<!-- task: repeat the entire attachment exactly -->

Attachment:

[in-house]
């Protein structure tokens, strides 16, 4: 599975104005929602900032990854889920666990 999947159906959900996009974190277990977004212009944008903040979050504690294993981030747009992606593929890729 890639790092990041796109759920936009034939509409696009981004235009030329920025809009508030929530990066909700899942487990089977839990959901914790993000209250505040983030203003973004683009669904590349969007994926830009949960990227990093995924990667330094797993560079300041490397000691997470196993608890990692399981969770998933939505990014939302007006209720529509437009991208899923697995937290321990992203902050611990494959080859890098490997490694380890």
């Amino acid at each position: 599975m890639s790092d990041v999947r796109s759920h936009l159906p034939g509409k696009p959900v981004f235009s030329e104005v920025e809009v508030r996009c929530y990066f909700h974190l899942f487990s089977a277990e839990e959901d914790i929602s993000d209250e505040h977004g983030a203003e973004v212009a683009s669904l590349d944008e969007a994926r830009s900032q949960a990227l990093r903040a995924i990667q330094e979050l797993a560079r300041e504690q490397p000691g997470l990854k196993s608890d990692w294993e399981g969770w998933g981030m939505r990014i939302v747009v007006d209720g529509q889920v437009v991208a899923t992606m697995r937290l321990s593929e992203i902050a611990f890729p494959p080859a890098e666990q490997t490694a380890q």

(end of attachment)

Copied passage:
[in-house]
């Protein structure tokens, strides 16, 4: 599975104005929602900032990854889920666990 999947159906959900996009974190277990977004212009944008903040979050504690294993981030747009992606593929890729 890639790092990041796109759920936009034939509409696009981004235009030329920025809009508030929530990066909700899942487990089977839990959901914790993000209250505040983030203003973004683009669904590349969007994926830009949960990227990093995924990667330094797993560079300041490397000691997470196993608890990692399981969770998933939505990014939302007006209720529509437009991208899923697995937290321990992203902050611990494959080859890098490997490694380890």
């Amino acid at each position: 599975m890639s790092d990041v999947r796109s759920h936009l159906p034939g509409k696009p959900v981004f235009s030329e104005v920025e809009v508030r996009c929530y990066f909700h974190l899942f487990s089977a277990e839990e959901d914790i929602s993000d209250e505040h977004g983030a203003e973004v212009a683009s669904l590349d944008e969007a994926r830009s900032q949960a990227l990093r903040a995924i990667q330094e979050l797993a560079r300041e504690q490397p000691g997470l990854k196993s608890d990692w294993e399981g969770w998933g981030m939505r990014i939302v747009v007006d209720g529509q889920v437009v991208a899923t992606m697995r937290l321990s593929e992203i902050a611990f890729p494959p080859a890098e666990q490997t490694a380890q």